Scripps Automates and Syncs Channel Playout with Pebble Beach
Scripps Networks Interactive control room.
Scripps Networks Interactive (SNI) develops and broadcasts content for television, digital, mobile and print media platforms for its global networks and websites reaching millions of viewers in North and South America, Asia, Europe, Australia, the Middle East and Africa. Its channel brands include HGTV, DIY Network, Food Network, Cooking Channel, Travel Channel and Great American Country.
The company broadcasts 33 channels from its main broadcast operations centre in Knoxville, Tennessee, through an automated, integrated channel system. SNI retired and replaced its earlier automation and playout system about one year ago with Pebble Beach System’s Marina automation and Dolphin integrated channel systems. The team at Pebble Beach designed a system that would sufficiently isolate and protect each playout chain, but continue to support synchronised operation, customising an architecture for a multi-domain system with high levels of resilience and isolation between each functional area.
Integration, Isolation and Automation
One domain exclusively handles Ingest and Content Management, with a second and third dedicated to Primary and Backup Transmission. The fourth domain holds a fully redundant Disaster Recovery system located interstate.
To make this possible, the Dolphin channel device automates integrated audio, video and graphics functions, operating under Pebble Beach automation control, for ingest, channel branding and frame-accurate multi-channel playout. Its pipeline design allows customisation of the virtual output chain for each channel, specifying the order in which functions, including graphics and effects, are handled within the system.
Marina operates in multiple languages down to the metadata and database level. Multiple languages can be handled concurrently.
The Ingest and Content Management domain incorporates a Harmonic ingest server to which files are delivered from a file-based acquisition workflow upstream. Despite the high level of isolation, domains are able to synchronise metadata, and playlists are mirrored automatically between the Primary and Backup transmission domains.
Efficiency and Resilience
Each operator can control a high density of channels, and configure desktop layouts that are efficient and minimise errors. The system is designed to control numerous channel types in various combinations, including simulcast or clip-based channels, live unplanned content or regional opt-outs. Marina's functionality takes over a number of tasks from operators - a concise status view, continuous media validation, context-based playout rules and high-res media viewing – that safeguard playout. Media-aware, database-driven media management includes automatic caching and conditional file movement.
A demonstration of the resiliency coming from their more autonomous system emerged after an issue that caused loss of network connectivity. The system continued to run regardless, without affecting the staff or any operations. Its autonomy also results in fewer points of failure in an integrated channel design.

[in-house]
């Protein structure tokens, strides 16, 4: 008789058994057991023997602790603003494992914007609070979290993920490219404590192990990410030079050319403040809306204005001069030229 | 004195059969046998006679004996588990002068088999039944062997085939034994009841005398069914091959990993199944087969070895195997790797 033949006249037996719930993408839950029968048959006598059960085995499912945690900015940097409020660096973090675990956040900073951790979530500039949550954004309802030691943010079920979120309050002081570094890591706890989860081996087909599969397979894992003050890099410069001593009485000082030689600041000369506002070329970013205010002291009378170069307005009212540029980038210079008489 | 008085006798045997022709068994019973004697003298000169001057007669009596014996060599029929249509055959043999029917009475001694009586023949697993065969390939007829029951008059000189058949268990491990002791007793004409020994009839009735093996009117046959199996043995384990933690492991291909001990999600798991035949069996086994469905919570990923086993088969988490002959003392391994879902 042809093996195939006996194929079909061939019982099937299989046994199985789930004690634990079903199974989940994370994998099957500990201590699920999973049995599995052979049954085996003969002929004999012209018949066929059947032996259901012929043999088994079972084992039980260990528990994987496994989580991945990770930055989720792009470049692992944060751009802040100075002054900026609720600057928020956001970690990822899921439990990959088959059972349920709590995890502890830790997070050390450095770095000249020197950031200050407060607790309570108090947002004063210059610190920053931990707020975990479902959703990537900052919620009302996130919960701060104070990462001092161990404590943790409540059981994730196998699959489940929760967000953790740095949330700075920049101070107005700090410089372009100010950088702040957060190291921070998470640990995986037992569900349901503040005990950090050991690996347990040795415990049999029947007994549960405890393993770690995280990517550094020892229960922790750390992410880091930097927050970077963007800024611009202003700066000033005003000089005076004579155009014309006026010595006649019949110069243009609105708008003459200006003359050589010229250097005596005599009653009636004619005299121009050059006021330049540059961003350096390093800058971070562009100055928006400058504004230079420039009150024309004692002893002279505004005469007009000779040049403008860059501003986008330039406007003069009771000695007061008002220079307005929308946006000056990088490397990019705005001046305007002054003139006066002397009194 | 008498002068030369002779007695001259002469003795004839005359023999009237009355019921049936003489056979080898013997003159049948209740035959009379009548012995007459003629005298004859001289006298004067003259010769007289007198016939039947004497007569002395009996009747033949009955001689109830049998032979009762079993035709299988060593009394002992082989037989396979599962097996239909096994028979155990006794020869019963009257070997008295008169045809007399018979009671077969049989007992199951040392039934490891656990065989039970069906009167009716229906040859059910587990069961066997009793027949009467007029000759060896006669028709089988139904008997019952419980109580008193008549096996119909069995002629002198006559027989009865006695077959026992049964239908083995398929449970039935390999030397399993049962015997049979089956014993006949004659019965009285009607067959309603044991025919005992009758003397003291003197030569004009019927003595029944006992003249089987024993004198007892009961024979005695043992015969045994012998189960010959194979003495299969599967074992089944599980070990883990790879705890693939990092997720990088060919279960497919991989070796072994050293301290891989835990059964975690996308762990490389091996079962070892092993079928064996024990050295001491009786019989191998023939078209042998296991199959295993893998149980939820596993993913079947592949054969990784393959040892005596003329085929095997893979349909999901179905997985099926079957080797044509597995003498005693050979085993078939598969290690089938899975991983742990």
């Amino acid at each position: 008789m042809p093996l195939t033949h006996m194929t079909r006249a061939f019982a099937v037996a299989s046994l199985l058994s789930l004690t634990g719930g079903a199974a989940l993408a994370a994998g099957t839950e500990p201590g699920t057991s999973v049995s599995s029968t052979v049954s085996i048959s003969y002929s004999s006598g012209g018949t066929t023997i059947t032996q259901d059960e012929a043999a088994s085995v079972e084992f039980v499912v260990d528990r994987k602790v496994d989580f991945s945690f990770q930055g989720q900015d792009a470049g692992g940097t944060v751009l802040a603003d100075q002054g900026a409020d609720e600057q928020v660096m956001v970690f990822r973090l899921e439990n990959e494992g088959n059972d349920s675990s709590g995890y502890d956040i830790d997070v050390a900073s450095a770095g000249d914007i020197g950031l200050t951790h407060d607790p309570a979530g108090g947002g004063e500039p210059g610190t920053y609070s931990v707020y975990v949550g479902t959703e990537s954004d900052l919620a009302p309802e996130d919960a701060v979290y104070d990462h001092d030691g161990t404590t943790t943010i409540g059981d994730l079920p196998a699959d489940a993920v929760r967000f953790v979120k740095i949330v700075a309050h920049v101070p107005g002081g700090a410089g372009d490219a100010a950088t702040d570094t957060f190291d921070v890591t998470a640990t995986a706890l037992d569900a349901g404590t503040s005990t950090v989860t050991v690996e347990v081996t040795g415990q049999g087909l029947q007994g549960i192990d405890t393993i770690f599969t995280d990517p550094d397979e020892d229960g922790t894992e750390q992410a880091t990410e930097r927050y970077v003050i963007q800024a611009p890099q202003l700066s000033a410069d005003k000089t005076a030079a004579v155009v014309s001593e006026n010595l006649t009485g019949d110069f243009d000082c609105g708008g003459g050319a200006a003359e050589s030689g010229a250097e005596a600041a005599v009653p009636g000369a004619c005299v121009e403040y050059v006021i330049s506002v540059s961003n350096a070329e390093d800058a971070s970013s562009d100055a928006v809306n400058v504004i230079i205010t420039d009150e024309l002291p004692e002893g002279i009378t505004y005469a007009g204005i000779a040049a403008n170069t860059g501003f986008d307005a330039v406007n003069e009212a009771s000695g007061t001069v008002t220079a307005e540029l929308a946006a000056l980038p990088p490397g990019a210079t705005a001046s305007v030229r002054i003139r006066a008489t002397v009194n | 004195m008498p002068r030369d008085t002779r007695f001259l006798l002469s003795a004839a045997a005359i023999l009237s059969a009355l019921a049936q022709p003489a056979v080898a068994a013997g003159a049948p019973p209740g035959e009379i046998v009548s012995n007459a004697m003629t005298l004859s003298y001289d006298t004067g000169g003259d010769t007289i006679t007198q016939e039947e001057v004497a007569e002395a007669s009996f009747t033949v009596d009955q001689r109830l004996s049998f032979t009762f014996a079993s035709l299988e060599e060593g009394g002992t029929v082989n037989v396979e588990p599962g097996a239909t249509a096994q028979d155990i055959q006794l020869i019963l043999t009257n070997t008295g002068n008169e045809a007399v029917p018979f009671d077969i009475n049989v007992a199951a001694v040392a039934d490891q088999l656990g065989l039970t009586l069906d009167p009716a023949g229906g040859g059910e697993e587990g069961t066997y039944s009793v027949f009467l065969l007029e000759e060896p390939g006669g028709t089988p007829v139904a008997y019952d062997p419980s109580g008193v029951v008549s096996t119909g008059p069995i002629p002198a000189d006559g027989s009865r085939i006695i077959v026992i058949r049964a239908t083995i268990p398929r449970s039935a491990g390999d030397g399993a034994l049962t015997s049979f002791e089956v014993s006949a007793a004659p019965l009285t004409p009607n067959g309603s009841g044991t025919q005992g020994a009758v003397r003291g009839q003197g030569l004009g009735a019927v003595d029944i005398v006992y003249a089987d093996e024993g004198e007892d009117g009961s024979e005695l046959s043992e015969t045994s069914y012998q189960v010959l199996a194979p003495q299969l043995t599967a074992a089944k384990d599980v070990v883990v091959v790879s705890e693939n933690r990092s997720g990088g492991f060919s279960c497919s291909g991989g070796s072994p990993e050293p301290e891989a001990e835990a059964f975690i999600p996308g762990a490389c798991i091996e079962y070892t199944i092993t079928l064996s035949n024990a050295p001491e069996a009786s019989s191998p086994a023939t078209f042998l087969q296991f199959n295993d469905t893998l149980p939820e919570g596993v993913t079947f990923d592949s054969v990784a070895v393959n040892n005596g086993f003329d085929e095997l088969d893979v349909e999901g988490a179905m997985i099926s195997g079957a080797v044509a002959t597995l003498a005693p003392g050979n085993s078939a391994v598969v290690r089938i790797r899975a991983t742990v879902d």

Operational efficiency is critical for any automation system used at SNI. The ability to integrate directly with the Grass Valley Intuition XG graphics system saved considerable time and money, for example. “The increase in efficiency plus the reduction in hardware has meant we can take on additional work and grow the department. This new infrastructure also makes it possible to set up any content stream the business requires much faster than before,” said John Ajamie, SVP, US Operations, SNI.
Eliminating Points of Failure
“Our goal was to eliminate as many points of failure as possible,” said Scott Wilkerson, Engineering Manager at SNI. “We wanted a more user-friendly UI, column-based editing and synchronised databases. The system had to be easy to maintain and achieve complete redundancy if necessary.” The Channel-in-a-box (CiaB) approach – which refers to running automation on the same device where the video playback and other graphics, audio and VANC processing reside – helps SNI improve the simplicity and reliability of the system.
“Even if we pull the network connection out of the back of the box, the Dolphin system will continue to execute as long as it has a playlist and media. We could lose every core, every switch, every piece of our network infrastructure, and we would continue to playout over the air,” said Scott. Marina's automation achieves near to 100% availability for playout, without relying on specific hardware, through its software techniques and its modularity, optimising their installation to suit their resources at any given time.
SNI has also been also investigating Pebble Beach Systems’ Lighthouse, which adds remote control, monitoring and content management via web-based dashboards to simplify their operations further, including configuration and deployment functionality for Dolphin channels. As well as remote access, they can allow access to specific teams to set up, for example, automated approvals processes.
SNI is now looking at options for expanding with virtualised playout systems, such as Pebble Beach’s software-only tool Orca, for dynamic deployments including pop-up and experimental channels. The challenge is to bring any chosen processing tools into a software ecosystem, so that either Dolphin or Orca can run everything required in the cloud. Lighthouse can also be used to customise the virtual output chain for each channel in the system.
“It’s great to see these additional software plugins coming onboard for Dolphin - we think the product is well positioned to support us as we make efforts to virtualise playout,” said Scott. www.pebble.tv